Deaths from India air pollution rivals China: study

February 14, 2017
India's notoriously poor air quality causes nearly 1.1 million premature deaths every year, almost on par with China, concluded a joint report by two US-based health research institutes

India's air now rivals China's as the world's deadliest, according to a new study published Tuesday amid warnings that efforts to curb pollution from coal won't yield results any time soon.

India's notoriously poor causes nearly 1.1 million every year, almost on par with China, concluded a joint report by two US-based health research institutes.

But where deaths linked to in China have steadied in recent years, the rate has soared in India where smog readings in major cities routinely eclipse safe exposure levels.

India has recorded a nearly 50 percent increase in premature deaths linked to PM2.5—fine particles that lodge deep in the lungs—between 1990 and 2015, the report found.

"India now approaches China in the number of deaths attributable to PM2.5," said the report by the Health Effects Institute and the Institute for Health Metrics and Evaluation.

Anti-pollution steps in China—which jostles with India for the unenviable title of world's most polluted country—has seen the number of smog-related deaths largely stabilise since 2005.

In India that number has steadily climbed from an estimated 737,400 deaths a year in 1990 to 1.09 million in 2015.

India and neighbouring Bangladesh have experienced the steepest increases in pollution since 2010 "and now have the highest PM2.5 concentrations" in the world, the report said.

Pollution in New Delhi in November reached crisis levels, with crop burning, car exhaust, dust and coal plants blamed for the record smog.

The government shuttered schools and temporarily closed a coal-fired power plant as a stop gap, but experts say the energy-hungry nation will need to do more if it's to clean the air for India's 1.25 billion people.

"Coal isn't going to go away very fast. Coal-based in the environment will always be very significant in India," Sumant Sinha, the chairman of Indian clean energy firm ReNew Power told AFP.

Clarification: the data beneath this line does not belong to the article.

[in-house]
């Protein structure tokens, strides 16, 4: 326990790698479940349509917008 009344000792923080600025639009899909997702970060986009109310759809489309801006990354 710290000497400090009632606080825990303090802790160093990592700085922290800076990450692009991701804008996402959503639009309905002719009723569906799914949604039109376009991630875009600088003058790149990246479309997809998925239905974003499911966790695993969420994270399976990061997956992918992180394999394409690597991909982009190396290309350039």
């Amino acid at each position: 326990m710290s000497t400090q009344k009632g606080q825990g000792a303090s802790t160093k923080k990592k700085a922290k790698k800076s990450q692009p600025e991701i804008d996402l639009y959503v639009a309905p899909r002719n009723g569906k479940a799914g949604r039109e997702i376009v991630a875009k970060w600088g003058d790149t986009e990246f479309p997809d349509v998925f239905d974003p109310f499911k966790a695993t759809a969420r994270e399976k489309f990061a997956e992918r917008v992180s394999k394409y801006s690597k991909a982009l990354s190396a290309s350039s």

"Renewables are not going to be expanding fast enough for us to be able to impact that particular problem. Unless all of those (factors) are also brought under control, I don't think it's going to come anywhere close to really solving the problem."

Explore further: Lifting the fog on China's unwieldy air pollution problem

Related Stories

Lifting the fog on China's unwieldy air pollution problem

January 25, 2017

The new year in many northern Chinese cities kicked off with a blanket of thick, choking smog—that's despite the anti-pollution efforts that have started taking effect over the past few years. An article in Chemical & Engineering ...

Poor air quality kills 5.5 million worldwide annually

February 12, 2016

New research shows that more than 5.5 million people die prematurely every year due to household and outdoor air pollution. More than half of deaths occur in two of the world's fastest growing economies, China and India.

Five things to know about Delhi's toxic smog

November 8, 2016

India's top court Tuesday gave authorities two days to devise a plan to tackle choking levels of smog in Delhi which have prompted warnings of a health "emergency" in the world's most polluted capital.

Recommended for you

Nano-droplets are the key to controlling membrane formation

February 19, 2019

The creation of membranes is of enormous importance in biology, but also in many chemical applications developed by humans. These membranes are shaped spontaneously when soap-like molecules in water join together. Researchers ...

LOFAR radio telescope reveals secrets of solar storms

February 19, 2019

An international team of scientists led by a researcher from Trinity College Dublin and University of Helsinki announced a major discovery on the very nature of solar storms in the journal Nature Astronomy.

Pottery reveals America's first social media networks

February 19, 2019

Long before Snapchat, Instagram, Facebook and even MySpace, early Mississippian Mound cultures in America's southern Appalachian Mountains shared artistic trends and technologies across regional networks that functioned in ...

Observation of quantized heating in quantum matter

February 19, 2019

Shaking a physical system typically heats it up, in the sense that the system continuously absorbs energy. When considering a circular shaking pattern, the amount of energy that is absorbed can potentially depend on the orientation ...

Lobster's underbelly is as tough as industrial rubber

February 19, 2019

Flip a lobster on its back, and you'll see that the underside of its tail is split in segments connected by a translucent membrane that appears rather vulnerable when compared with the armor-like carapace that shields the ...

0 comments

Please sign in to add a comment. Registration is free, and takes less than a minute. Read more

Click here to reset your password.
Sign in to get notified via email when new comments are made.